- EU economists don't factor U.K. exit risk into GDP estimates
- `It's not in our minds,' Economic Commissioner Moscovici says
Europe’s official forecasters see tons of things that could go wrong with the continent’s economy: a crash in China, higher U.S. interest rates, another slump in commodity prices, a Greek relapse, wars abroad and everything from bad banks and pinched corporate budgets to refugee-induced border closures and terrorism at home.
But Brexit -- a possible U.K. exit from the European Union -- isn’t one of the “downside risks” in the EU’s latest projections. Not that the risk isn’t palpable: it’s just too politically toxic to input into the forecasting software.
“It’s not in this forecast because it’s not in our minds,” Economic Commissioner Pierre Moscovici told reporters in Brussels on Thursday after predicting that the 28-nation economy will grow 1.9 percent in 2016.
Brexit is on the minds of most other seers, such as Goldman Sachs Group Inc., UniCredit SpA and Britain’s National Institute for Economic and Social Research -- to name three institutions that have opined on the possible economic fallout in the past 24 hours.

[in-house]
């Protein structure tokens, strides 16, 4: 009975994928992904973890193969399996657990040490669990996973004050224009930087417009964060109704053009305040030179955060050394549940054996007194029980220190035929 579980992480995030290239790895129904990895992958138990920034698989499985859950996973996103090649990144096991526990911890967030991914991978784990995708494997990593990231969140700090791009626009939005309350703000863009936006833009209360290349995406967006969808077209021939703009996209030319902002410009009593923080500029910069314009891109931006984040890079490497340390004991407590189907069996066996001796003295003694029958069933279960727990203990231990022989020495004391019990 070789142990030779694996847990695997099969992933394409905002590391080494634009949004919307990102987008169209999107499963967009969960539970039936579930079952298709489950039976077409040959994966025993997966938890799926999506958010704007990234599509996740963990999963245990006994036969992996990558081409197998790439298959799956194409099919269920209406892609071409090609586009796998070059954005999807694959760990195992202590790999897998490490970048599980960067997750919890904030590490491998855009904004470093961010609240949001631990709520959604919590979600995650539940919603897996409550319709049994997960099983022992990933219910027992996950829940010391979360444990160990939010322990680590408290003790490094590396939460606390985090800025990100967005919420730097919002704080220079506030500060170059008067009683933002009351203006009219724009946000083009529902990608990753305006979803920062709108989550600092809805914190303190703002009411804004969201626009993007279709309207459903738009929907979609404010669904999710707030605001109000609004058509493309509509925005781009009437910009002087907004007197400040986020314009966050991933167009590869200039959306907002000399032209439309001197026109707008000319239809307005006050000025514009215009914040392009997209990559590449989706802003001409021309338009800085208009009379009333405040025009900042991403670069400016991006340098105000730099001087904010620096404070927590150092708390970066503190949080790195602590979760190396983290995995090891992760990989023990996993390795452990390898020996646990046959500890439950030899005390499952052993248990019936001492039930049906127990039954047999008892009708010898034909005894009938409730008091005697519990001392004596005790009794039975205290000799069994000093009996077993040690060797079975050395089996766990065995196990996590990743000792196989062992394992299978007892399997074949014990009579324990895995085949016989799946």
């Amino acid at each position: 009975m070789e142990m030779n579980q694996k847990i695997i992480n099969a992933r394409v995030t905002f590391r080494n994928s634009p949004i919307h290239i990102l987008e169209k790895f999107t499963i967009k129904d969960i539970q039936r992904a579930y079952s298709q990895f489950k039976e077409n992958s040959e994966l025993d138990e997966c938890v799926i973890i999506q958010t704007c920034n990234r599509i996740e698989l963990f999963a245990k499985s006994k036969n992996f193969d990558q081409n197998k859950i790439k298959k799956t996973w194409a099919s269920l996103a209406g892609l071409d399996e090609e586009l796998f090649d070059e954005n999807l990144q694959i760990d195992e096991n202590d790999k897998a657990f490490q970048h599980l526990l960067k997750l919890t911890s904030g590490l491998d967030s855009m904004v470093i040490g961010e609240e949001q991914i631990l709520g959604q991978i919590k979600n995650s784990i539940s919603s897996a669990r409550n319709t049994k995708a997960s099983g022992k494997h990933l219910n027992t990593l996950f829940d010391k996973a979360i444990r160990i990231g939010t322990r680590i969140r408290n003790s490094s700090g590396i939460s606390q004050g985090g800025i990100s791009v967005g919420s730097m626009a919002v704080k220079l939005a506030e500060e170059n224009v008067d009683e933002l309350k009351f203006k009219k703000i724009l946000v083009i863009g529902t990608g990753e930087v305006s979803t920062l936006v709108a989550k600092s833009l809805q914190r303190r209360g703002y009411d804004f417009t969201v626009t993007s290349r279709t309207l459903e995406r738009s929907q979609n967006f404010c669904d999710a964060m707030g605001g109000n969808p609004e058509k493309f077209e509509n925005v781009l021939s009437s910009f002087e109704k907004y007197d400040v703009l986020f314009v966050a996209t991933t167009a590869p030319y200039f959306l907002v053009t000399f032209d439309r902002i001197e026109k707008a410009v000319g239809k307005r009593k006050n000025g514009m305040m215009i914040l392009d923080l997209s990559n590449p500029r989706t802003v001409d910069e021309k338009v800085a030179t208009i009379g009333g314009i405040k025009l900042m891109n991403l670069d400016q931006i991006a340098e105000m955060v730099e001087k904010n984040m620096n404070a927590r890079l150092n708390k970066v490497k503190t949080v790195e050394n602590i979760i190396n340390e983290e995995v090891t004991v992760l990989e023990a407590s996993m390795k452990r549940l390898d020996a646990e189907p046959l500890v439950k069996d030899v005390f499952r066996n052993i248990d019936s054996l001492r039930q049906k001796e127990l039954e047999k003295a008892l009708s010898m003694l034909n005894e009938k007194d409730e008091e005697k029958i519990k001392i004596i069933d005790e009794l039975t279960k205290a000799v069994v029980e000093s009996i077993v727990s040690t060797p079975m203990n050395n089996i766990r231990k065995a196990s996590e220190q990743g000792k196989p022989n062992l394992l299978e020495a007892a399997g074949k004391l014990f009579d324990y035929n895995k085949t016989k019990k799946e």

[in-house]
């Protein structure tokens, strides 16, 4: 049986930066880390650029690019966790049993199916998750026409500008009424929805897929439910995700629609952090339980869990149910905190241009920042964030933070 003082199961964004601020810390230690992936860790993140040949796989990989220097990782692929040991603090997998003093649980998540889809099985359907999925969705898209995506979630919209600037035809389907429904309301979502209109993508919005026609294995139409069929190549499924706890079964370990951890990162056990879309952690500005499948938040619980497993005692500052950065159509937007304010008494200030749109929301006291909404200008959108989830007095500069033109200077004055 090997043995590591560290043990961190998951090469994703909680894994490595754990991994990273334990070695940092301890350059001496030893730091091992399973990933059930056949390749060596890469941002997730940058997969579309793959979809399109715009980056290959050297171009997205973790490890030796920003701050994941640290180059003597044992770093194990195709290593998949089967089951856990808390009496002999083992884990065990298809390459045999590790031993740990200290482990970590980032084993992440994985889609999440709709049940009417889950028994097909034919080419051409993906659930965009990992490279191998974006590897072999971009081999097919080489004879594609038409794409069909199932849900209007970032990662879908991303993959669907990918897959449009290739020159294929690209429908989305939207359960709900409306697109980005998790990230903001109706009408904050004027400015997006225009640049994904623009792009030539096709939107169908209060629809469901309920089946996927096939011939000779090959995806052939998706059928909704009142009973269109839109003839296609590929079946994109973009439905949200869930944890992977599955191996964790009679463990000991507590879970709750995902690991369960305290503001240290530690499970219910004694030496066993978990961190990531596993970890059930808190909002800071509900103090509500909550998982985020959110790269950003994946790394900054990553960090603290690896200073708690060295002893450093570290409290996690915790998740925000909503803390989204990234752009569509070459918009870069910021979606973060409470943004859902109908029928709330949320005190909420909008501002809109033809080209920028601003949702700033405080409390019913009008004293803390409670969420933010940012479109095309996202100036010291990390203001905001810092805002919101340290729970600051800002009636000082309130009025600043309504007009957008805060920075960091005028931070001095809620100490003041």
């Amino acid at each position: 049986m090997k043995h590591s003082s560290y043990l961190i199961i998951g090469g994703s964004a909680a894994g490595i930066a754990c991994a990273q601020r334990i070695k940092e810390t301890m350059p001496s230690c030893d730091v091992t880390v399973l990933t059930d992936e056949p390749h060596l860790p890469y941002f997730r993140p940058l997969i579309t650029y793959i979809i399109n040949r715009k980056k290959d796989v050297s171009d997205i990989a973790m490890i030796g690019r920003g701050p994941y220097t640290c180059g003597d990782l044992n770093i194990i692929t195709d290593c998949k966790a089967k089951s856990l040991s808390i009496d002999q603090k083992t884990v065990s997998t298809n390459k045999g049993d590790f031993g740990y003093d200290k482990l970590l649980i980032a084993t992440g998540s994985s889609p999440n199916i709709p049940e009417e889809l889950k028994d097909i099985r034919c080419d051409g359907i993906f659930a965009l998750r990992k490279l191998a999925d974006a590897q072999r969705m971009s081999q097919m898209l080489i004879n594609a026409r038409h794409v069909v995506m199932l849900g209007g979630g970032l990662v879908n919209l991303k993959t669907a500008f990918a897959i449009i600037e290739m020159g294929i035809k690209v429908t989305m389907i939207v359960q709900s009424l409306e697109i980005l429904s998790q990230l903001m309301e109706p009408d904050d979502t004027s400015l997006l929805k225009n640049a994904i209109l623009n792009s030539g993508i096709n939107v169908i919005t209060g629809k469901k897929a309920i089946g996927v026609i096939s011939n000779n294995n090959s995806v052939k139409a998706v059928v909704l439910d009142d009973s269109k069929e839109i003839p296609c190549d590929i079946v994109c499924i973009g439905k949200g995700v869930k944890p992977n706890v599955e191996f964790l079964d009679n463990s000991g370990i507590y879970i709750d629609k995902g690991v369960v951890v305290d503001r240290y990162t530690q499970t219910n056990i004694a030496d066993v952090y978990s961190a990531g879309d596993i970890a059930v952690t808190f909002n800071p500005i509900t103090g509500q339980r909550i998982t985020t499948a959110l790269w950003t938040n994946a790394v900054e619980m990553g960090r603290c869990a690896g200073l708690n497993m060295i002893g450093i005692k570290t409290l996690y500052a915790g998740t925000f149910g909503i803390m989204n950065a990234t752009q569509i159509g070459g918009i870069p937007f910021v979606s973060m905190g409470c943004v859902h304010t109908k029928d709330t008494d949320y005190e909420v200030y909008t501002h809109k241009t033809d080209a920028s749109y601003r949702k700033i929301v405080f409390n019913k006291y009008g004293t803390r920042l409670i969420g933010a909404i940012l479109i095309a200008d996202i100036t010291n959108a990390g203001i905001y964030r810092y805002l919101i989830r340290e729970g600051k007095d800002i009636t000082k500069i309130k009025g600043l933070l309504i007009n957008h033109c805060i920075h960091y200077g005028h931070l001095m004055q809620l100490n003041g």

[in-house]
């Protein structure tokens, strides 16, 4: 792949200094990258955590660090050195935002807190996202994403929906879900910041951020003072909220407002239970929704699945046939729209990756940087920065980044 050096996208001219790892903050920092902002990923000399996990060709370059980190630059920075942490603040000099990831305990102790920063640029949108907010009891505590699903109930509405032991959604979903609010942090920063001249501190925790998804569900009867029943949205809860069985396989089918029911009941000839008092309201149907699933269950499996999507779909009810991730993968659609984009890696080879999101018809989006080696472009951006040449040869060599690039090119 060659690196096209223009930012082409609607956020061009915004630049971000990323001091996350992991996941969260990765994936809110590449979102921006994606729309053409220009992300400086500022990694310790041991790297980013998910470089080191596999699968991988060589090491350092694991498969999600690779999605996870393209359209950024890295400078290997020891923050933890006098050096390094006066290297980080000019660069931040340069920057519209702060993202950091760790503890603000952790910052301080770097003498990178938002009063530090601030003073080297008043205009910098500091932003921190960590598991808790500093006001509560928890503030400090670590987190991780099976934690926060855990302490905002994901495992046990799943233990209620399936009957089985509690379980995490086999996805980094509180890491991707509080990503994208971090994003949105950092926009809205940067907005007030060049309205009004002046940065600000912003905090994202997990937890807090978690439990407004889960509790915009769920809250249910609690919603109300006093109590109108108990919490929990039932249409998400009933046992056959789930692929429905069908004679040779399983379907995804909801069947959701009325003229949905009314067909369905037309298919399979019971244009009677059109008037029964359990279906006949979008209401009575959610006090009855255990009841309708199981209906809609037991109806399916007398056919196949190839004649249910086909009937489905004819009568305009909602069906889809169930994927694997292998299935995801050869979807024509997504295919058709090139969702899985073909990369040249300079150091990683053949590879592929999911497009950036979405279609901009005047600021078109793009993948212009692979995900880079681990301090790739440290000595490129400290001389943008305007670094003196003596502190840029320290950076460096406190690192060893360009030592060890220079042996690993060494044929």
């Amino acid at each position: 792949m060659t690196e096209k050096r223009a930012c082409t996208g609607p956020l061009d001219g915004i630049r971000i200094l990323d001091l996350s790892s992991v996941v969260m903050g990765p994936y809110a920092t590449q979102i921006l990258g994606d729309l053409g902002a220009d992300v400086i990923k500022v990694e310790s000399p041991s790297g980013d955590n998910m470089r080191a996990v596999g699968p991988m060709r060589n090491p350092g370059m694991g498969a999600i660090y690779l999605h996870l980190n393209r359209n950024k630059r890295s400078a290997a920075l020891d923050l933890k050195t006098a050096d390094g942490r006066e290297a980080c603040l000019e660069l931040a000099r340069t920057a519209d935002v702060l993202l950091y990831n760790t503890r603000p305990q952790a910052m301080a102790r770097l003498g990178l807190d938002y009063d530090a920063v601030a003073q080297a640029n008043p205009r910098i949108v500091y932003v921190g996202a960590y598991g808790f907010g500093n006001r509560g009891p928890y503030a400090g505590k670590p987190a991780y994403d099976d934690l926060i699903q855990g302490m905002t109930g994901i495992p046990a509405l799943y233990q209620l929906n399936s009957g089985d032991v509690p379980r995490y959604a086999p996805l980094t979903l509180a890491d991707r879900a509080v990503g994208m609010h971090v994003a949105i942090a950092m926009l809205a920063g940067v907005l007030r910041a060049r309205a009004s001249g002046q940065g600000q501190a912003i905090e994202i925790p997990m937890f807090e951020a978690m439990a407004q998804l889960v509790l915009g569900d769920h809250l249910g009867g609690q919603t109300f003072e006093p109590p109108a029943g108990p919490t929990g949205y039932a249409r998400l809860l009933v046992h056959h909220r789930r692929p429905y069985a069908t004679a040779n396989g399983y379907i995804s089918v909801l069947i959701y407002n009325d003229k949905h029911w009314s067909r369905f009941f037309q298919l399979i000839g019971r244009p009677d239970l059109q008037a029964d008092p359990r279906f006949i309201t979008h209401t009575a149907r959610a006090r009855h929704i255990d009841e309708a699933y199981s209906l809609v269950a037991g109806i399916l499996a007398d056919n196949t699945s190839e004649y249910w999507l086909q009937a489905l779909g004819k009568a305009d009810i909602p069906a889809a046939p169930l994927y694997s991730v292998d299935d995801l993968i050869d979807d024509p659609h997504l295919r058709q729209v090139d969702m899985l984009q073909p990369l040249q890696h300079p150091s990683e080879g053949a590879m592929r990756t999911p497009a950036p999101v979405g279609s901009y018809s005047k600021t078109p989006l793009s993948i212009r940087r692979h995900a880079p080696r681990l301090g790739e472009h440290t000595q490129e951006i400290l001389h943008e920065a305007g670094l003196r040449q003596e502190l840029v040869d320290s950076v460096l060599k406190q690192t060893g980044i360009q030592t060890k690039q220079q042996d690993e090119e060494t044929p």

The European Commission’s forecast of 2.1 percent growth for the U.K. economy covers all the routine variables: domestic demand, productivity, net exports, tax revenues and so on. Supermarket profit margins merit a mention, but not the all-consuming question of whether Britain is in or out.
Or maybe a line on the “uncertain external environment” facing U.K. businesses was how the worker bees who wrote the report snuck a veiled Brexit reference past their bosses.
Moscovici would have none of it: “We are not talking about Brexit because we are all fighting to avoid that risk.”